Ukrainian Neo-Nazis mark anniversary of Galicia SS division with torchlit march (VIDEO)
Torch flames and ultra-nationalist insignia and slogans were visible on the streets of the western Ukrainian city of Ivano-Frankovsk as neo-Nazis marched to commemorate the 73th anniversary of the creation of the Ukrainian SS division.
Chanting nationalistic slogans, around 100 members of the civil wing of the far-right Azov Battalion held the torchlit procession to honor those who fought for the Nazis against the Soviet Union in World War II.
Activists marching under a large banner kept on shouting “glory” to those who served in the 14th Waffen Grenadier Division of the SS, recognized as patriots by the current Ukrainian regime.
Following the procession, clergymen from the Uniate church, which acknowledges papal supremacy but retains its own orthodox liturgy, held a memorial service where they prayed for the souls of those guilty of butchering their own population.
The SS division also known as the 1st Galician was a military unit comprising over 80,000 volunteers from the Ukrainian region of Galicia. Created in 1943, as the Soviet Union was gaining the upper hand in a war against the Third Reich, it was largely destroyed in the battle of Brody, a major Red Army operation to force the Nazi forces from Ukraine and Eastern Poland.
Heinrich Himmler, Reichsführer and the head of SS, once said in a speech to soldiers from the division, “your homeland has become so much more beautiful since you have lost – on our initiative, I must say – those residents who were so often a dirty blemish on Galicia’s good name, namely the Jews...I know that if I ordered you to liquidate the Poles...I would be giving you permission to do what you are eager to do anyway.”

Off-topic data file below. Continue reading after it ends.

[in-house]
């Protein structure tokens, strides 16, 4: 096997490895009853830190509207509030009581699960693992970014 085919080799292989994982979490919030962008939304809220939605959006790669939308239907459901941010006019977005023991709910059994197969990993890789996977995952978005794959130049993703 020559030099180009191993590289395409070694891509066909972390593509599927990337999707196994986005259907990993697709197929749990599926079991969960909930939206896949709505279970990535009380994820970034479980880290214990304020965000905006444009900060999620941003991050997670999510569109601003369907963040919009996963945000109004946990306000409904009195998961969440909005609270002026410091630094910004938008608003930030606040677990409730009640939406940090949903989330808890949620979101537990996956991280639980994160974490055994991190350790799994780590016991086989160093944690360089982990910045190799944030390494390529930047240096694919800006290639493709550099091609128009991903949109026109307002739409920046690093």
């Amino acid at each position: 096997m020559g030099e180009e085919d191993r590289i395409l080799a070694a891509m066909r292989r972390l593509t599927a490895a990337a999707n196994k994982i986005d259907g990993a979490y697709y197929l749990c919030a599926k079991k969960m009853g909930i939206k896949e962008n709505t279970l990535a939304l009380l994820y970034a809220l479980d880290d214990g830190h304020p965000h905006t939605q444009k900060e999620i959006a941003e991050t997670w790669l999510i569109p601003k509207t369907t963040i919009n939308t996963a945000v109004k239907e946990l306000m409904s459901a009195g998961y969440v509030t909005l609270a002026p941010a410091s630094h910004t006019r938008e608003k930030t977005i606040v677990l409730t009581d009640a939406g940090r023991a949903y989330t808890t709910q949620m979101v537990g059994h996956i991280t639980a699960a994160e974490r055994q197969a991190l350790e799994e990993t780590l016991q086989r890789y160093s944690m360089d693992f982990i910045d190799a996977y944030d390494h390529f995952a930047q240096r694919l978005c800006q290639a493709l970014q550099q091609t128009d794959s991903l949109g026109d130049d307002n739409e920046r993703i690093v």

Following defeat, the SS Ukrainian division became part of the Ukrainian National Army united under single command against the Soviet Union. After Berlin fell, the Ukrainian unit surrendered to the Western Allies by May 10, 1945.
The division has been accused of carrying out numerous atrocities, including the destruction of Polish communities in Western Ukraine and the massacre of civilians in “anti-guerrilla” operations, although the Galicia has never been internationally recognized as guilty of any war crimes.